Recognized as one of the most prolific and popular science fiction artists worldwide, Frank Kelly Freas (1922–2005) illustrated stories by some of science fiction’s greatest writers: Isaac Asimov, Robert Heinlein, Arthur C. Clarke, A.E. Van Vogt, Poul Anderson, and Frederik Pohl, to name a few.
He became active in the science fiction field in 1950. Nominated an unprecedented twenty times, Freas was the first to receive ten Hugo Awards (the World Science Fiction Society’s “Oscars”) for achievement in the field as Best Professional Artist. Over the course of his remarkable career, his work covered a wide spectrum of endeavors. He created covers for MAD Magazine from 1955 to 1962. An official NASA mission artist, his space posters hang in the Smithsonian, and the Skylab I astronauts commissioned him to design their crew patch. His art can be found on record/CD albums (e.g., News of the World, Queen’s first album to sell two million copies) and on the cover of 1992’s Star Trek Annual from DC Comics. He painted beautiful women on the noses of World War II bombers, as well as portraits of five hundred saints for the Franciscans. He was also commissioned to create biomedical art.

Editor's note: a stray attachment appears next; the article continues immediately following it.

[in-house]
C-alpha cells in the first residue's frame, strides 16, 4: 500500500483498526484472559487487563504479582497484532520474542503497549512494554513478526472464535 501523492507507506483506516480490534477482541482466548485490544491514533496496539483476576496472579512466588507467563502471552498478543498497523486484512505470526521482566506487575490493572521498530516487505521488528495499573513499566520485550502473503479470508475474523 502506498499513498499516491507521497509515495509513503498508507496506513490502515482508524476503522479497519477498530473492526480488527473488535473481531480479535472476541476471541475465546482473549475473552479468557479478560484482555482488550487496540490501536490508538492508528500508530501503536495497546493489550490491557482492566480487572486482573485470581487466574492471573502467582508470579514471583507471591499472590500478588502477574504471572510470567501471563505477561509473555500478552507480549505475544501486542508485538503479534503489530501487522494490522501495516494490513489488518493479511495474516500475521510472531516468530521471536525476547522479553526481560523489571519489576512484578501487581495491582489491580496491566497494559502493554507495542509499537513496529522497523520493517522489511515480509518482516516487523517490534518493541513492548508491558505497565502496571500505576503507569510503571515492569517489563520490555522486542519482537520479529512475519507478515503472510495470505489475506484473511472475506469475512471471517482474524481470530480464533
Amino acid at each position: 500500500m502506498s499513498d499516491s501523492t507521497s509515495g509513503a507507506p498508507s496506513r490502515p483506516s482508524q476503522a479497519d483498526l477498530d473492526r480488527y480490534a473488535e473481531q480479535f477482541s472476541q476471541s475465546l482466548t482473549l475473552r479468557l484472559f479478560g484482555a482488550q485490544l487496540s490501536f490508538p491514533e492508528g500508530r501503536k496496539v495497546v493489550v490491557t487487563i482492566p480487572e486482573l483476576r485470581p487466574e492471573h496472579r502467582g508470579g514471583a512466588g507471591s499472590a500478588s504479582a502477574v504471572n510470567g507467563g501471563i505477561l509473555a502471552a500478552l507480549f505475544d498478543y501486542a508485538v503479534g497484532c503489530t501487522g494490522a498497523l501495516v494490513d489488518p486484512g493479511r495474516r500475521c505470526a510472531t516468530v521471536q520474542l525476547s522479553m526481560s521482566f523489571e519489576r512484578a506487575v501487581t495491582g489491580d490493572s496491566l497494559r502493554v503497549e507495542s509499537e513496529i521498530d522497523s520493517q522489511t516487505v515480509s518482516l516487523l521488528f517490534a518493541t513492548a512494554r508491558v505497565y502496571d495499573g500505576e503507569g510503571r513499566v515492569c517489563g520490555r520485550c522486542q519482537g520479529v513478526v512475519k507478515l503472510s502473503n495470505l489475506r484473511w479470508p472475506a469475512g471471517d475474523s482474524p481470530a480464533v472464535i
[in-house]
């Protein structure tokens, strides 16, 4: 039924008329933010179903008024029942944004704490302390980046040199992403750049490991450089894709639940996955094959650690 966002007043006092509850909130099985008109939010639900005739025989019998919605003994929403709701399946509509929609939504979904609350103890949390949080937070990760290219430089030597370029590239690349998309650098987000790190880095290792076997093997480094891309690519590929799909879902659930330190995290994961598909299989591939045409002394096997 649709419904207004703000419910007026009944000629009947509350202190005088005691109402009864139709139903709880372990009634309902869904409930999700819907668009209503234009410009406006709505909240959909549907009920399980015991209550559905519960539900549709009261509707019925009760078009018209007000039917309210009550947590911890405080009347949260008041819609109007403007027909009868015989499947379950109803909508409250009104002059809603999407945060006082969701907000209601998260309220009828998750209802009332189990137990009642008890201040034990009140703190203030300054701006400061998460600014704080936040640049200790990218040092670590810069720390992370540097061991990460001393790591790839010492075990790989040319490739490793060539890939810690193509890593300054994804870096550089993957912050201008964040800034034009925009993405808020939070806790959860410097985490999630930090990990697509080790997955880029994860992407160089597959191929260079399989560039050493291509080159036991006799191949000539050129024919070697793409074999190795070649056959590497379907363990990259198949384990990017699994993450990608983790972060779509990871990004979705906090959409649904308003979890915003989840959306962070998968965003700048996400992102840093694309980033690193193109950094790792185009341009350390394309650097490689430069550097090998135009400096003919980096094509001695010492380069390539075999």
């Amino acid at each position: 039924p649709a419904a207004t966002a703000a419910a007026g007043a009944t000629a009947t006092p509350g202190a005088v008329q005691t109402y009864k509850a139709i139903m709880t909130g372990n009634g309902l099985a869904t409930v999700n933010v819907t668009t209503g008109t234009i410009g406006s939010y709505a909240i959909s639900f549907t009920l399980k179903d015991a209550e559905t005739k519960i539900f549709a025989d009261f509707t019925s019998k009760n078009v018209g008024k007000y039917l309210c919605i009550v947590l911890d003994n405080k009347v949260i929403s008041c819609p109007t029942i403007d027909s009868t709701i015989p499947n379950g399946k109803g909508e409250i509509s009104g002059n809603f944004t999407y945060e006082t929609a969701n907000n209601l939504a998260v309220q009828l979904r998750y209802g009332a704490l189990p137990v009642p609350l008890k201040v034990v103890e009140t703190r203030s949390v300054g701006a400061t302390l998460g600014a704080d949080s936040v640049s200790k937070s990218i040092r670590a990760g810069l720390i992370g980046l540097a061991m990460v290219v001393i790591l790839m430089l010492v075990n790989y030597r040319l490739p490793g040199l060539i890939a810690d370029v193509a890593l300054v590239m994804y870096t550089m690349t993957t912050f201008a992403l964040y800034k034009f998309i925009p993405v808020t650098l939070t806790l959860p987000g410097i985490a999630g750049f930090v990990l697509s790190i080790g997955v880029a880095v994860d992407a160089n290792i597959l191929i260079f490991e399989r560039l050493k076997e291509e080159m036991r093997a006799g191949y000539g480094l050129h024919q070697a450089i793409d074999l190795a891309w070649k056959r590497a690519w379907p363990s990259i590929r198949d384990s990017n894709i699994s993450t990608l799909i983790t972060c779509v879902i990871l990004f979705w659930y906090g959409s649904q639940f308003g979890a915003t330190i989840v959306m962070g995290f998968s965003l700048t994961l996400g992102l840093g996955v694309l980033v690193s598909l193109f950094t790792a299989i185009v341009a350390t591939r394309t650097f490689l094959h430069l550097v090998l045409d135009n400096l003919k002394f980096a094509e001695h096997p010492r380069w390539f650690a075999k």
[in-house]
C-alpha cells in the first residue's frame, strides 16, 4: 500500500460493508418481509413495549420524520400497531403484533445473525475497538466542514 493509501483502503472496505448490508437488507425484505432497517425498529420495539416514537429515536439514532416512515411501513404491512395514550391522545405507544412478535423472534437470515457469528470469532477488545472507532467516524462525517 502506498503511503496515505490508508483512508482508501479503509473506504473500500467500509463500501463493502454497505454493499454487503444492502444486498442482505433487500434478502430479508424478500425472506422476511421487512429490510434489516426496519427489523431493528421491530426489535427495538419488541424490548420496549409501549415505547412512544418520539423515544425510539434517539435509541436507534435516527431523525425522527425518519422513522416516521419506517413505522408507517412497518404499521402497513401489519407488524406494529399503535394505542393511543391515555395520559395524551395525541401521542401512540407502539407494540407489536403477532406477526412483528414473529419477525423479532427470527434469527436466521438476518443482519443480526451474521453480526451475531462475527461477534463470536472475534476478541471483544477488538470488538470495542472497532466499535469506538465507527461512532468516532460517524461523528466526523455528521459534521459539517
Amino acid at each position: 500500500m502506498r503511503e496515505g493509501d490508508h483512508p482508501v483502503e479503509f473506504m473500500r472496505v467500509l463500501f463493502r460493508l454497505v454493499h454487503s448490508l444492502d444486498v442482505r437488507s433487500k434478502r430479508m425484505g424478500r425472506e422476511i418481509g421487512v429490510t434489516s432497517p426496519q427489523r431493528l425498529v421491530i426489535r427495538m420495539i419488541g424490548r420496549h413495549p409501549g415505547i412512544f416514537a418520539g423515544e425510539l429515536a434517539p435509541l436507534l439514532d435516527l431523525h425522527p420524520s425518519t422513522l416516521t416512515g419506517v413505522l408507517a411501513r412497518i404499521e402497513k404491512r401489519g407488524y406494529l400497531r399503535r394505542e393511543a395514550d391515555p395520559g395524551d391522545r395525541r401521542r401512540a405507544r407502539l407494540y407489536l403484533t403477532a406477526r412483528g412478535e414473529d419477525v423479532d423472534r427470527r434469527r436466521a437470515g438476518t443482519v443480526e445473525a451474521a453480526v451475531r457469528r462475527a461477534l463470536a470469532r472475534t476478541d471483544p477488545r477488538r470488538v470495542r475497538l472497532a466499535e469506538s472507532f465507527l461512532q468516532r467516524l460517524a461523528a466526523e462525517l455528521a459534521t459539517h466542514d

Frank Kelly Freas served as Coordinating Judge for the Illustrators of the Future Contest for the first eight years after the Contest’s inception in 1988, and he remained a judge until he passed away in 2005.
“When I was first setting out, many established pros went out of their way to help me. The work I have done here is part of my own way of paying back for that, and I know I am not alone in looking at it that way. That was how L. Ron Hubbard looked at it.” —Frank Kelly Freas